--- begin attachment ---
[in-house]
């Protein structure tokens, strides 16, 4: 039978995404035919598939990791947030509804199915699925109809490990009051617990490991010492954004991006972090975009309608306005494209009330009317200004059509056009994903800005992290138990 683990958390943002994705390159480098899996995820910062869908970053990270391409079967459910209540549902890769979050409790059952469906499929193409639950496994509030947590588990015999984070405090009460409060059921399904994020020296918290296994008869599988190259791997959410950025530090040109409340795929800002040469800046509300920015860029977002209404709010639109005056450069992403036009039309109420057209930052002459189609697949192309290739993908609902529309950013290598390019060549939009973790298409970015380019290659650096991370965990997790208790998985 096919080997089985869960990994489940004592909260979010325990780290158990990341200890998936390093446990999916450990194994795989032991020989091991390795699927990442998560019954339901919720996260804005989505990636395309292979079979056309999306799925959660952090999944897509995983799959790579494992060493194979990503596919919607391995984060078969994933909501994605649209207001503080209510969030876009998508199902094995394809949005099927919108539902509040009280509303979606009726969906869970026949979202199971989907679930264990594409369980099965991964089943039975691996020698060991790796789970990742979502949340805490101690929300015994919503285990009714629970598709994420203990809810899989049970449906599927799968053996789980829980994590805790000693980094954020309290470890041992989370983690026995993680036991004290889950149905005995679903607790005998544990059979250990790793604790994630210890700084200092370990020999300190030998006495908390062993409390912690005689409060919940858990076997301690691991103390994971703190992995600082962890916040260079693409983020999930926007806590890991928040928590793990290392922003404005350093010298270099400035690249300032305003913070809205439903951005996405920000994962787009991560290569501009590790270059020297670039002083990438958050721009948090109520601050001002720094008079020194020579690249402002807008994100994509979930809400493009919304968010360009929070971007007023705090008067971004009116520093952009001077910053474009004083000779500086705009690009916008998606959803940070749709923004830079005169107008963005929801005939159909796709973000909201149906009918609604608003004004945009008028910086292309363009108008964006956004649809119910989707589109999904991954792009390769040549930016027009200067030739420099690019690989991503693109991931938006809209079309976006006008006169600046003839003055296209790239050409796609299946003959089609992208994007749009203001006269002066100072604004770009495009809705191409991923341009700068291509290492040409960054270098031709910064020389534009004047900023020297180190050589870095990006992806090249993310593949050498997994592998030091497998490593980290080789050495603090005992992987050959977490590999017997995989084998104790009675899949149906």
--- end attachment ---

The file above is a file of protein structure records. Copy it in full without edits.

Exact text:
[in-house]
């Protein structure tokens, strides 16, 4: 039978995404035919598939990791947030509804199915699925109809490990009051617990490991010492954004991006972090975009309608306005494209009330009317200004059509056009994903800005992290138990 683990958390943002994705390159480098899996995820910062869908970053990270391409079967459910209540549902890769979050409790059952469906499929193409639950496994509030947590588990015999984070405090009460409060059921399904994020020296918290296994008869599988190259791997959410950025530090040109409340795929800002040469800046509300920015860029977002209404709010639109005056450069992403036009039309109420057209930052002459189609697949192309290739993908609902529309950013290598390019060549939009973790298409970015380019290659650096991370965990997790208790998985 096919080997089985869960990994489940004592909260979010325990780290158990990341200890998936390093446990999916450990194994795989032991020989091991390795699927990442998560019954339901919720996260804005989505990636395309292979079979056309999306799925959660952090999944897509995983799959790579494992060493194979990503596919919607391995984060078969994933909501994605649209207001503080209510969030876009998508199902094995394809949005099927919108539902509040009280509303979606009726969906869970026949979202199971989907679930264990594409369980099965991964089943039975691996020698060991790796789970990742979502949340805490101690929300015994919503285990009714629970598709994420203990809810899989049970449906599927799968053996789980829980994590805790000693980094954020309290470890041992989370983690026995993680036991004290889950149905005995679903607790005998544990059979250990790793604790994630210890700084200092370990020999300190030998006495908390062993409390912690005689409060919940858990076997301690691991103390994971703190992995600082962890916040260079693409983020999930926007806590890991928040928590793990290392922003404005350093010298270099400035690249300032305003913070809205439903951005996405920000994962787009991560290569501009590790270059020297670039002083990438958050721009948090109520601050001002720094008079020194020579690249402002807008994100994509979930809400493009919304968010360009929070971007007023705090008067971004009116520093952009001077910053474009004083000779500086705009690009916008998606959803940070749709923004830079005169107008963005929801005939159909796709973000909201149906009918609604608003004004945009008028910086292309363009108008964006956004649809119910989707589109999904991954792009390769040549930016027009200067030739420099690019690989991503693109991931938006809209079309976006006008006169600046003839003055296209790239050409796609299946003959089609992208994007749009203001006269002066100072604004770009495009809705191409991923341009700068291509290492040409960054270098031709910064020389534009004047900023020297180190050589870095990006992806090249993310593949050498997994592998030091497998490593980290080789050495603090005992992987050959977490590999017997995989084998104790009675899949149906």